...I see you snickering. Stop that this instant.
Before we move on to cell phones, however, just a quick blog update to keep everyone on the same page.
Due to my obsessive compulsive, slightly anal personality, I felt the need to ascertain just how many people were actually reading this, my new-found hobby and eater of a small yet significant portion of my free time.
So, I went and got myself a Google Analytics account.
(Does google just not supply everything these days? Those people are geniuses. No wonder they can afford to treat their employees so very nicely.)
So now I have something of a grasp on who is reading my blog.
I say something because, quite honestly, for all the information it gives me, I still don't know much of anything.
Because, you know, none of you comment.
But anyway, hola to my readers in Spain, and こんにちは to my readers in Osaka, Kyoto and Saitama (日本語で書いた方がいいかな？どうしよう、うち？教えてちょうだい.) And according again to google, "halo" should be the appropriate greeting in Malay, but as always, feel free to correct me. I admit up front that I speak not a word of Malay.
Talk about a digression.
Now, back to the topic at hand: cell phones in Japan. Ah, what a lovely ring that has to it. (Har har, "ring." I am just so clever.)
I did a little bit of research yesterday, and it appears that either AU nor Softbank has amazing coverage when it comes to the 田舎 (inaka, boonies). I don't recall, however, ever having problems with AU (even when I lived in Hakodate), and already mentioned the fact that my friend with Softbank had no problems even while cruising through the backwaters of Wakayama and Mie, so really, I wonder how accurate those service area maps are. Or, rather, I wonder how many of those "no service" white areas are actually impassable and therefore completely moot points. Japan is, after all, mostly mountain, and therefore mostly not somewhere you're going to be living.
What, you didn't know that? Oh come on now. Allow me/Wikipedia to educate you just a smidge:
About 70% to 80% of the country is forested, mountainous, and unsuitable for agricultural, industrial, or residential use. This is because of the generally steep elevations, climate and risk of landslides caused by earthquakes, soft ground and heavy rain. This has resulted in an extremely high population density in the habitable zones that are mainly located in coastal areas. Japan is one of the most densely populated countries in the world.
There, you see? So really, most of those white areas could be, as I said, absolutely moot and entirely misleading when looked at by a foreigner such as myself who is unfamiliar with the landscape.
(Just in case you'd care to prove me wrong, or offer some helpful insight, here is the map for AU, and here is the map for Softbank. Yes, unless someone gives me a very, very good reason otherwise, I've eliminated Docomo from the running, simply because (a) I have no personal experience with them at all and (b) their phones are ugly.)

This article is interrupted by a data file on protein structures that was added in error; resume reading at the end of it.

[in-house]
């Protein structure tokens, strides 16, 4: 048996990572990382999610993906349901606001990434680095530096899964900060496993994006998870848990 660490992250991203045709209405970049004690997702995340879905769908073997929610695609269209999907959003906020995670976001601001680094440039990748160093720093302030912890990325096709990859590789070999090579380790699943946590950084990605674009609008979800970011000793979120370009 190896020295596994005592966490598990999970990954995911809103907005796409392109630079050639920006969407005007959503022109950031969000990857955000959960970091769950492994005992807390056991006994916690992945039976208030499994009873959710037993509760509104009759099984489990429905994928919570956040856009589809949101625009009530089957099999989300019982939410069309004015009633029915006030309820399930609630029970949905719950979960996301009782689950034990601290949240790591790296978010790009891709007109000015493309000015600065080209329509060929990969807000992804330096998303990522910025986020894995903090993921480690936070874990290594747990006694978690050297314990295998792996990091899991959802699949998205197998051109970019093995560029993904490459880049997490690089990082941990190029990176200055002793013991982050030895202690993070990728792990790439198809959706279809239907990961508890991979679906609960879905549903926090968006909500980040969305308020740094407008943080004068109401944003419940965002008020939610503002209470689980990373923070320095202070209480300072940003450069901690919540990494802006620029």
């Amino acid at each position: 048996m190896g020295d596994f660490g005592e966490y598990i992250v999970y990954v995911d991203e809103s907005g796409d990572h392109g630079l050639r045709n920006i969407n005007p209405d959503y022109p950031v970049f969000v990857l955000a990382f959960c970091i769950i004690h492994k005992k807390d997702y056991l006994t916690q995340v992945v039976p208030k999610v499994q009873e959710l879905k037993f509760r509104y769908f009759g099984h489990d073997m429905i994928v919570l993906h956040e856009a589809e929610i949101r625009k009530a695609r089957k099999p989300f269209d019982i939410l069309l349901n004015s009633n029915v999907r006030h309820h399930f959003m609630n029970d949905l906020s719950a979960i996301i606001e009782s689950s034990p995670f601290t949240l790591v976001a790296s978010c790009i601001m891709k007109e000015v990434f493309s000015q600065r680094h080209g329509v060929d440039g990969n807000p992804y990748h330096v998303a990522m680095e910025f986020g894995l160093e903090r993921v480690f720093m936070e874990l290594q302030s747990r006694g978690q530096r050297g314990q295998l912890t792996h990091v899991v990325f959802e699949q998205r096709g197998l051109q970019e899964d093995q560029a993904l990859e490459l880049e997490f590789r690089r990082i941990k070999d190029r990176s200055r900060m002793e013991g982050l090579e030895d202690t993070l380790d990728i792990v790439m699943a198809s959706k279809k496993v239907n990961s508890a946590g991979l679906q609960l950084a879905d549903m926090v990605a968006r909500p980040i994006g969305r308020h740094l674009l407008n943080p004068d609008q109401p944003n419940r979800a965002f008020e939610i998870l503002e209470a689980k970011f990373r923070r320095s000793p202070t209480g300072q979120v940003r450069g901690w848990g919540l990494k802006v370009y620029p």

At this point, unless someone in the vicinity where I wind up living tells me that one of these two plans has absolutely horrible reception in that area, I think it's going to come down to who gives me more packets (which take care of e-mails and internet usage) for less money. And yes, because I am raven-like that way... a pretty phone earns the company extra points.
The Toshiba T003 is also rather nice, but unfortunately I cannot tell whether or not the outside is hiding some sort of slick, secretive display... or whether it does not, in fact, have one. If the latter is the case, well. What good is a phone if you have to open it to see the time?
...yes, I realize how silly that sounds once I write it down, but... well, it's true.
a wide array of colors.
I really like the new Hitachi Beskey as well, but cannot find a picture to show you; you're just going to have to go to the actual AU site and see for yourself.
I would get the black one, of course; unfortunately, Google Images is not my friend today.
You know, it's funny... Softbank is supposed to be the most gaijin-friendly phone service, and yet I can't for the life of me find the spec page that tells me whether or not their phones are bilingual capable or not. Perhaps I would have better luck if I looked on their English site (which is indeed far better than either the AU or Docomo English sites)... Ah, yes, they put it right on the top. Selective information for selective audiences, I suppose. They also display more of the older models... Interesting. I wonder if perhaps I just wasn't looking at the right spot on the Japanese site.
... I do tend to wander off on my own tangents, don't I?
Now, I know I said that we would be discussing e-mail addresses today, but... frankly, I haven't come up with enough possibilities to really make a good discussion yet, so that post will just have to wait.
This is Edo, signing off already imagining the solid feel of a well-made Japanese phone in her hands once more.